Western refugees: Yes, that's a thing.
Almost a decade ago a guy called Balaji Srinivasan popularized the term voice versus exit.
Hailed as an all-encompassing framework of individual optionality, “voice vs. exit” celebrated inventions like Bitcoin and other technical breakthroughs, which gave us the tools to opt out of antiquated and corrupt institutions.
Inspired by contemporary books like the 4-Hour Workweek and earlier seminal works like The Sovereign Individual, young westerners embraced technology as a means of liberation; liberation from their 9-to-5 job, their banking institution, their landlord and, ultimately, their jurisdiction and country.
The thought process started out as something like this:
“I hate showing up at the office every day. Why not quit and relocate to Malaysia where I can 10x my lifestyle with a fraction of effort?”
They called themselves, digital nomads, but in reality this moniker was an euphemism for something way less glamorous.
Think about it. Their fathers and grandfathers never felt the need to move or “exit”. All their needs were met right there in their home country. Plentiful jobs, savings, white picket fence, big families – it was all great.
Millennials never got a taste of that. It was a big disaster right from the get-go. No wonder the idea of settling down never quite bode well for them. Settle for what?
Their desperation was of the quiet, drawn-out kind. It was not food that they starved for, nor convenience. Their life starved of meaning, ownership, freedom. So when the opportunity presented itself, they promptly bailed out. They dumped their happy pills, packed up their laptop, and bought a one-way ticket to a more human-friendly country.
Those digital nomads were the Western world’s proto-refugees.
“Wait, did you just denigrate the plight of refugees?”
No, I’m not equating the life of a digital nomad – with their MacBook and lattes – to that of a refugee. Refugees from war-torn regimes escape their countries because they have no choice. Digital nomads relocate precisely because they have a choice.
A refugee is one who “seeks refuge in a foreign country,” according to Collins English Dictionary. Would you agree then that a refugee is one who has lost the option to return home?
The reason I belabor the point of what constitutes a refugee is because of what happened after 2020.
Take this guy, for example. Let’s call him John.
“Yikes, they won’t let me in the supermarket without two face diapers,” says John. “I better move somewhere where they don’t make me choose between suffocating and starving.”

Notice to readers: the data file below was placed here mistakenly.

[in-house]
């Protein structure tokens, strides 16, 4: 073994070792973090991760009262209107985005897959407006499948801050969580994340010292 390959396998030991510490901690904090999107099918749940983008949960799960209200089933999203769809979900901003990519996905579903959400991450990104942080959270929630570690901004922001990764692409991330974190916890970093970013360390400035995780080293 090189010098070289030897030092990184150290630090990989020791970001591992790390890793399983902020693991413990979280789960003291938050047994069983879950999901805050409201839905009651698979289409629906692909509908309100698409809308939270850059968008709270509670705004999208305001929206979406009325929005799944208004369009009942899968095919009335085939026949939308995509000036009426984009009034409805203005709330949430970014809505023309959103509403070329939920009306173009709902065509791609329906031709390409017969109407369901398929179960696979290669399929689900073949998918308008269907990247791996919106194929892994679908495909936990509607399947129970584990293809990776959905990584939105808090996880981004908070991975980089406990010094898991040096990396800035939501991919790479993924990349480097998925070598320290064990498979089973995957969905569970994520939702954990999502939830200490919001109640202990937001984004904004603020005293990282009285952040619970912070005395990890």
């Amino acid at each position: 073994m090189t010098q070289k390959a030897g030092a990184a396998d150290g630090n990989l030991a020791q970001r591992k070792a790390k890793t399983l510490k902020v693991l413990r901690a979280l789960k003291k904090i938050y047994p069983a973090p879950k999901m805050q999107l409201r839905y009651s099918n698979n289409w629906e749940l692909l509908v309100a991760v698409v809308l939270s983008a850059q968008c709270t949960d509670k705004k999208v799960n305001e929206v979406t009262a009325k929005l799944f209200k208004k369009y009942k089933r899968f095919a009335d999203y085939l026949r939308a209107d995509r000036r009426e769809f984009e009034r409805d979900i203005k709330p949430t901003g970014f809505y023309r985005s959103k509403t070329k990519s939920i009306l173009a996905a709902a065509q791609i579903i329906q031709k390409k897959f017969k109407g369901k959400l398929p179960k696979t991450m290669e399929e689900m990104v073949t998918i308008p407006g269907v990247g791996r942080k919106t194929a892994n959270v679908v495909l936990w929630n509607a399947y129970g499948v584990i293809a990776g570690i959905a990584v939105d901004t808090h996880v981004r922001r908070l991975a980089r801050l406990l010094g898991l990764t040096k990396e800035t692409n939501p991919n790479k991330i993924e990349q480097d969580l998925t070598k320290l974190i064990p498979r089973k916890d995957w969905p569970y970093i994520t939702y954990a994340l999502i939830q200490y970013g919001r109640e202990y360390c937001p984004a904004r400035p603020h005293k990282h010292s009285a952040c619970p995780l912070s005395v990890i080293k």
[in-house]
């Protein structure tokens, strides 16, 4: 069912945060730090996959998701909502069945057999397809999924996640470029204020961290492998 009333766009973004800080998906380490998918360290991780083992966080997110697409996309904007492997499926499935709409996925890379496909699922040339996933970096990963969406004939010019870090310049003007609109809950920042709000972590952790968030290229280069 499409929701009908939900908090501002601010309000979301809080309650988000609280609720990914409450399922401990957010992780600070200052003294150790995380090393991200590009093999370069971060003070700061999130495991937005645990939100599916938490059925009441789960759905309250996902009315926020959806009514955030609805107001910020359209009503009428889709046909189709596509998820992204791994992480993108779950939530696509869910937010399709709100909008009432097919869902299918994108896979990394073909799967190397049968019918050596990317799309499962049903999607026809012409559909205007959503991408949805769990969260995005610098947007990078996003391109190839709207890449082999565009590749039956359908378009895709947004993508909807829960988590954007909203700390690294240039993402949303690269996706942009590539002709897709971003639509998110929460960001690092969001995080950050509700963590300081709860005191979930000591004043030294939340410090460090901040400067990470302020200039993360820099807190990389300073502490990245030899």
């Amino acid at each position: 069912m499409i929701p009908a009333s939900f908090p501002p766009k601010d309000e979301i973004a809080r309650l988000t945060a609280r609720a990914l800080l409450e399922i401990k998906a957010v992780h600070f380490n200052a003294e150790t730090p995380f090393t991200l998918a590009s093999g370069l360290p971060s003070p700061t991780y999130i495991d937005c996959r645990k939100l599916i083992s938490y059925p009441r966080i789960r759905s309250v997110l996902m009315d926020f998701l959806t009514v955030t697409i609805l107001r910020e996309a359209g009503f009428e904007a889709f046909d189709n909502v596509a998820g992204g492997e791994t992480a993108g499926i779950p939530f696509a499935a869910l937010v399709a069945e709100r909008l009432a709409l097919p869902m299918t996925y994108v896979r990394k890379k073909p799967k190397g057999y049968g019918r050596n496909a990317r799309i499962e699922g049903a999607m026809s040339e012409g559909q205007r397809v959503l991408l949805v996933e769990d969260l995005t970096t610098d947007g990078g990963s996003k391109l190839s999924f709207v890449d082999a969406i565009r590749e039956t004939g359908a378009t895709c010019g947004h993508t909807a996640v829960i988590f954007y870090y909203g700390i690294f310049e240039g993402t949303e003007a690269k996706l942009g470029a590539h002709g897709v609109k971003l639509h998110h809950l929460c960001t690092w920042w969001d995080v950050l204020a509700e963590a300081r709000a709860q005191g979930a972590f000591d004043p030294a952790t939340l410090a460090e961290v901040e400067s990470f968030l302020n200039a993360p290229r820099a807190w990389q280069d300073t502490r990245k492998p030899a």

You don’t have to agree with John’s estimation of face diaper safety. All you need to recognize is that, in his mind, there is little choice. If he doesn’t leave his country, he will either suffocate or starve. That is the predicament of his worldview.
Let’s look at another scenario, this one happening pretty soon in an EU country near you:
“Yikes, I have no central heating, no petrol, and no food,” says Alice. “Not unless I apply for government-approved energy rationing. It says here, I have to scan the QR code of my health certificate.” Alice pauses in disbelief. She takes a good look at her two kids. “How do I leave this gulag?”
Neither Alice nor John wanted to leave their home, but they don’t have a choice. Alice and John are refugees in the making.
Which brings us to countries like Australia, Canada, and the UK. What those jurisdictions share in common is that they prevented their citizens from leaving their country at some point during the last couple of years.
So let me ask you this:
How do you describe a situation wherein citizens fear that their government may imprison, suffocate, starve, or freeze them?
Let’s not mince our words, ladies and gentlemen. This is war.
This war has been going on for decades, silently, covertly, unconsciously. And, in its final innings, it now emerges from the shadow for all to see.
As we know, war causes displacement.
We should expect to see more and more of them going forward. People living out of their suitcase, travelers whose notion of “home” is something different to what we remember from only a few years ago.
But there is no mistaking what those Westerners are. Refugees, that is.
Okay, time for some housekeeping.
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